BANDA ACEH, Indonesia - A group of amorous couples and alleged sex workers were publicly whipped for breaking Islamic law in Indonesia's Aceh Friday, just a week after the province pledged to move the widely condemned practice indoors.
More than a thousand people, including dozens of tourists from neighboring Malaysia, jeered and screamed abuse at the group as they were flogged outside a mosque in the capital Banda Aceh.
The three men and five women -- who included several college students -- were found guilty of violating religious law by either showing affection in public or for offering sexual services online, officials said.
Aceh is the only province in the world's most populous Muslim-majority country that imposes Islamic law and flogging is a common punishment for a range of offenses -- from gambling, to drinking alcohol to having gay sex or relations outside of marriage.
The conservative region on the northern tip of Sumatra island passed a regulation a week ago that would see criminals whipped only behind prison walls. It was not clear when the new rule would come into effect.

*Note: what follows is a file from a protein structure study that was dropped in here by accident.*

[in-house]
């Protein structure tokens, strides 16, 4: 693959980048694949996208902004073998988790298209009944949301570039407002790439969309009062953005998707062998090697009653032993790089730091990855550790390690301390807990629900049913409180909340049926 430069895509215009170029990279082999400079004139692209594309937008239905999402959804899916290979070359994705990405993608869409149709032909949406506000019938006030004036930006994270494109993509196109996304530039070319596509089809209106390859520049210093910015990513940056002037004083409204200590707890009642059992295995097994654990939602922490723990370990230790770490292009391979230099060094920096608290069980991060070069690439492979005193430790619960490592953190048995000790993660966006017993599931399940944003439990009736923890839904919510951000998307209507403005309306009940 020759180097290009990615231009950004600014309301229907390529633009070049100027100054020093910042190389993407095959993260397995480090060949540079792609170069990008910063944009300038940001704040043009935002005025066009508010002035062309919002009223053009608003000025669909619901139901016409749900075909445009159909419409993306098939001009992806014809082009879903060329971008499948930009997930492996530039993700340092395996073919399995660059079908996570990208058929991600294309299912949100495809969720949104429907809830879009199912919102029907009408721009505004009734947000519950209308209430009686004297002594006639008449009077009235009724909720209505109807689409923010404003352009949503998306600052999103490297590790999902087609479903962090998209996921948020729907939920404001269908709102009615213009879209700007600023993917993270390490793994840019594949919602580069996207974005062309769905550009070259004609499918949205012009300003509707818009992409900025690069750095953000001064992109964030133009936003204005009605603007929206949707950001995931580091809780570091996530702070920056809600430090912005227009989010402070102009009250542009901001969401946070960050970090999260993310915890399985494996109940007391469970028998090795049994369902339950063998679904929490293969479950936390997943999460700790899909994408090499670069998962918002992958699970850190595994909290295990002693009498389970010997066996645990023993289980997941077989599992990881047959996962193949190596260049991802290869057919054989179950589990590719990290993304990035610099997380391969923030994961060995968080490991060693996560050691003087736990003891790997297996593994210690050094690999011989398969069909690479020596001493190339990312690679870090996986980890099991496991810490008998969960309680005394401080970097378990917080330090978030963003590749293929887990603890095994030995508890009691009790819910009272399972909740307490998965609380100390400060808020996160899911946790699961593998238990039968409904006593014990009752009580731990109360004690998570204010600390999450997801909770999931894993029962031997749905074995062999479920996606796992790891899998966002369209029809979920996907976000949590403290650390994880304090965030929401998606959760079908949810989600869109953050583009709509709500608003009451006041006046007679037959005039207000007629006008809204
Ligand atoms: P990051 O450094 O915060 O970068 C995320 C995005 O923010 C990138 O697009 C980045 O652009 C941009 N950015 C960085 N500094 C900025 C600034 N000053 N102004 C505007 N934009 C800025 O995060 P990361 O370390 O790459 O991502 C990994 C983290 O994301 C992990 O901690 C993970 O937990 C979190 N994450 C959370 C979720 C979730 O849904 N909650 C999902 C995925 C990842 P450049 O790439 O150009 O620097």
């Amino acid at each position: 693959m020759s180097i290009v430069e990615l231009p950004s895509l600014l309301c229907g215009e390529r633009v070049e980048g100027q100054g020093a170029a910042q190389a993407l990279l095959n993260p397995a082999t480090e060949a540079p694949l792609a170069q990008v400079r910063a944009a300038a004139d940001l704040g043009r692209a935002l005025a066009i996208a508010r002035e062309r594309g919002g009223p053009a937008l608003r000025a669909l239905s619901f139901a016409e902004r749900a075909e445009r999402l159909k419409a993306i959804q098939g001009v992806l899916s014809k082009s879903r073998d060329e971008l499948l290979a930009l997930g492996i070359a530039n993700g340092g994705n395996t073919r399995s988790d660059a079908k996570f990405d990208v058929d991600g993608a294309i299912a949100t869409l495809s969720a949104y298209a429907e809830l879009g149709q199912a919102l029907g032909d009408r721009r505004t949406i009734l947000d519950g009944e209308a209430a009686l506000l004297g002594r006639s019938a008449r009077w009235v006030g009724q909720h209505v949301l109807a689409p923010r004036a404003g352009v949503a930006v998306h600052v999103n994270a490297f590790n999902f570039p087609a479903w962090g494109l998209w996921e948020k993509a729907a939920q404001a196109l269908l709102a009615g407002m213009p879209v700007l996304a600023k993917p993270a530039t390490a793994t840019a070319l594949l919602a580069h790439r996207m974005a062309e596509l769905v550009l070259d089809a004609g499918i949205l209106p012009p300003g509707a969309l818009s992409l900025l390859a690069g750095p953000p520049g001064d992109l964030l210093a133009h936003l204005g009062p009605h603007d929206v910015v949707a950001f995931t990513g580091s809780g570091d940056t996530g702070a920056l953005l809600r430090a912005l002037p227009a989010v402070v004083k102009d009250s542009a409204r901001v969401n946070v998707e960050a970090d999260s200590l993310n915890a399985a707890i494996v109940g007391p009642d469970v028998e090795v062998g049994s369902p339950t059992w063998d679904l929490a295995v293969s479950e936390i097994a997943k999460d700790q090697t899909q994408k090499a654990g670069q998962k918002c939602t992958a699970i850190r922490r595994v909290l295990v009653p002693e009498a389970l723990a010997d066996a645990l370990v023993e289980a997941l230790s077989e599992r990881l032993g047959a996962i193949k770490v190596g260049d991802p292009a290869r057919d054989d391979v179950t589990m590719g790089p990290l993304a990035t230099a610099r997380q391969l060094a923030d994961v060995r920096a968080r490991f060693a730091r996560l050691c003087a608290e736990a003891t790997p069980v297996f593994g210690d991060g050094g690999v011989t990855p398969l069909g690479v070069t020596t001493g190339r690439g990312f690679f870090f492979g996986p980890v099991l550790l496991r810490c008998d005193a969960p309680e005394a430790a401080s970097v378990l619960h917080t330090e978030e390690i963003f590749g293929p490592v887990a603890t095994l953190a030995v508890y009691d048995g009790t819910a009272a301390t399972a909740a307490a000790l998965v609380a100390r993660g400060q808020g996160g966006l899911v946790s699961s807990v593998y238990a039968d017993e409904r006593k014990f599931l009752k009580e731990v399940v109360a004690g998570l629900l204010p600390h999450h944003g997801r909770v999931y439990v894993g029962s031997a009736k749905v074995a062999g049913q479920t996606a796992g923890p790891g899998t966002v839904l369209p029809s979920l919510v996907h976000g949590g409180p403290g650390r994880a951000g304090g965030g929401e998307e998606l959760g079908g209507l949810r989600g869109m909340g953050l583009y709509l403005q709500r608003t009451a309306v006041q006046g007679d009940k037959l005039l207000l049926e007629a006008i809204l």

The move was in response to a wave of international criticism over the practice, which has included flogging members of the region's LGBT community and, in some cases, non-Muslims.
Rights groups have derided it as cruel and last year President Joko Widodo called for an end to public whippings in Aceh.
Around 98 percent of the province's five million residents are Muslims, subject to religious law, including the public whippings which came into practice around 2005.
The new rule has generated protests from conservative groups who see public whippings as having a strong deterrent effect on crime.
Banda Aceh's deputy mayor Zainal Arifin said Friday's flogging was not an act of defiance against the new rules.
"We understand that the regulation has not yet come into effect and the prison is not yet ready to (host floggings) so that is why we are still doing it" in public, he said.
"Until the new regulation is officially in place we will carry on as usual."
© Agence France-Presse